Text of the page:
A highly significant association between a COMT haplotype and schizophrenia

Am J Hum Genet. 2002 Dec;71(6):1296-302. doi: 10.1086/344514. Epub 2002 Oct 25.


Several lines of evidence have placed the catechol-O-methyltransferase (COMT) gene in the limelight as a candidate gene for schizophrenia. One of these is its biochemical function in metabolism of catecholamine neurotransmitters; another is the microdeletion, on chromosome 22q11, that includes the COMT gene and causes velocardiofacial syndrome, a syndrome associated with a high rate of psychosis, particularly schizophrenia. The interest in the COMT gene as a candidate risk factor for schizophrenia has led to numerous linkage and association analyses. These, however, have failed to produce any conclusive result. Here we report an efficient approach to gene discovery. The approach consists of (i) a large sample size-to our knowledge, the present study is the largest case-control study performed to date in schizophrenia; (ii) the use of Ashkenazi Jews, a well defined homogeneous population; and (iii) a stepwise procedure in which several single nucleotide polymorphisms (SNPs) are scanned in DNA pools, followed by individual genotyping and haplotype analysis of the relevant SNPs. We found a highly significant association between schizophrenia and a COMT haplotype (P=9.5x10-8). The approach presented can be widely implemented for the genetic dissection of other common diseases.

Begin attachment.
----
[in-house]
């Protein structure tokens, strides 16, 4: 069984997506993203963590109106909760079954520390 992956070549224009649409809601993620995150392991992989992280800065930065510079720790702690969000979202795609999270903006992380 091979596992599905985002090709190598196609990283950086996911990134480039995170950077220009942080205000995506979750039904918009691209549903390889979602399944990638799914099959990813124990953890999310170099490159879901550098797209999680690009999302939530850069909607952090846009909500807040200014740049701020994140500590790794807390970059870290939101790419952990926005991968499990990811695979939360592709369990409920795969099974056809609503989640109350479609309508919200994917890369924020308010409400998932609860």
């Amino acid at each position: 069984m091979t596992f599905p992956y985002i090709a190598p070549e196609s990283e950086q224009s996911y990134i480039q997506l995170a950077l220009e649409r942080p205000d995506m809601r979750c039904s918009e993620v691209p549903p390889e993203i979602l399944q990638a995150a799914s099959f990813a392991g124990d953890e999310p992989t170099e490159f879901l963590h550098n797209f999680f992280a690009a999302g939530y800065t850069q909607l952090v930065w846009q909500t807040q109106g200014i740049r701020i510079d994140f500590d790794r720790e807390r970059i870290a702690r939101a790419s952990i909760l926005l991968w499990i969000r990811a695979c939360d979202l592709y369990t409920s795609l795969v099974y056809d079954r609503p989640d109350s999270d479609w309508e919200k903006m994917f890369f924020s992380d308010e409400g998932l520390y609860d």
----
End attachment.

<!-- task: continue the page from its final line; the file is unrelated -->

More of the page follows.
MeSH terms

  • Case-Control Studies
  • Catechol O-Methyltransferase / genetics*
  • Female
  • Founder Effect
  • Gene Frequency
  • Genetic Predisposition to Disease*
  • Haplotypes / genetics*
  • Humans
  • Jews / genetics*
  • Linkage Disequilibrium
  • Male
  • Polymorphism, Single Nucleotide / genetics*
  • Research Design
  • Sample Size
  • Schizophrenia / genetics*
  • Sex Characteristics


  • Catechol O-Methyltransferase

Associated data

  • OMIM/116790
  • OMIM/181500
  • OMIM/192430